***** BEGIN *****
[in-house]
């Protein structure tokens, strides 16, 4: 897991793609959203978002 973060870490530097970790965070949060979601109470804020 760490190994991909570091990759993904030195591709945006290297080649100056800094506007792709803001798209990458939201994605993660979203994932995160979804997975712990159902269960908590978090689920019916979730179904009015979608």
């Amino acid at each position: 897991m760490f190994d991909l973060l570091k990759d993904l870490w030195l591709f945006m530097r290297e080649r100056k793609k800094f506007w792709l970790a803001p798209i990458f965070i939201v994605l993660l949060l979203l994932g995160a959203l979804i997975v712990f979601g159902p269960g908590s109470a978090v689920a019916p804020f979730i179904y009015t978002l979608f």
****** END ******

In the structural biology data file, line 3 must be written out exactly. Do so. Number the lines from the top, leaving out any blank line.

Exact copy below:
């Amino acid at each position: 897991m760490f190994d991909l973060l570091k990759d993904l870490w030195l591709f945006m530097r290297e080649r100056k793609k800094f506007w792709l970790a803001p798209i990458f965070i939201v994605l993660l949060l979203l994932g995160a959203l979804i997975v712990f979601g159902p269960g908590s109470a978090v689920a019916p804020f979730i179904y009015t978002l979608f």